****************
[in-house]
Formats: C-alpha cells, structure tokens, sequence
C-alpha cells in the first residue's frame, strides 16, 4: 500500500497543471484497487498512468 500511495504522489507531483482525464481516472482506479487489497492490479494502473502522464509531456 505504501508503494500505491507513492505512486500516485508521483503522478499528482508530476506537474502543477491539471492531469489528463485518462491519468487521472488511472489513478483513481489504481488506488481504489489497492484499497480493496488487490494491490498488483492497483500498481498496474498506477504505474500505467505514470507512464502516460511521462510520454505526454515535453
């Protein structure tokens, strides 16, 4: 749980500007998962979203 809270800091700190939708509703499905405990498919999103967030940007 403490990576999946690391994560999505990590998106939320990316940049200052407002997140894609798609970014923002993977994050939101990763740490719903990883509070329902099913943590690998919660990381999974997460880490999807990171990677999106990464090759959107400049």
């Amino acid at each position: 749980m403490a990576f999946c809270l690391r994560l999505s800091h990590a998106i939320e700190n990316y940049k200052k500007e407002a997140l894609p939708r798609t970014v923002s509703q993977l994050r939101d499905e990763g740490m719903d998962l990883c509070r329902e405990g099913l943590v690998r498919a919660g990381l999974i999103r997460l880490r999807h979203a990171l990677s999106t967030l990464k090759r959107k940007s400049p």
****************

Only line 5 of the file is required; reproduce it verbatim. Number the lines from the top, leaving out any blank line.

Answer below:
């Amino acid at each position: 749980m403490a990576f999946c809270l690391r994560l999505s800091h990590a998106i939320e700190n990316y940049k200052k500007e407002a997140l894609p939708r798609t970014v923002s509703q993977l994050r939101d499905e990763g740490m719903d998962l990883c509070r329902e405990g099913l943590v690998r498919a919660g990381l999974i999103r997460l880490r999807h979203a990171l990677s999106t967030l990464k090759r959107k940007s400049p």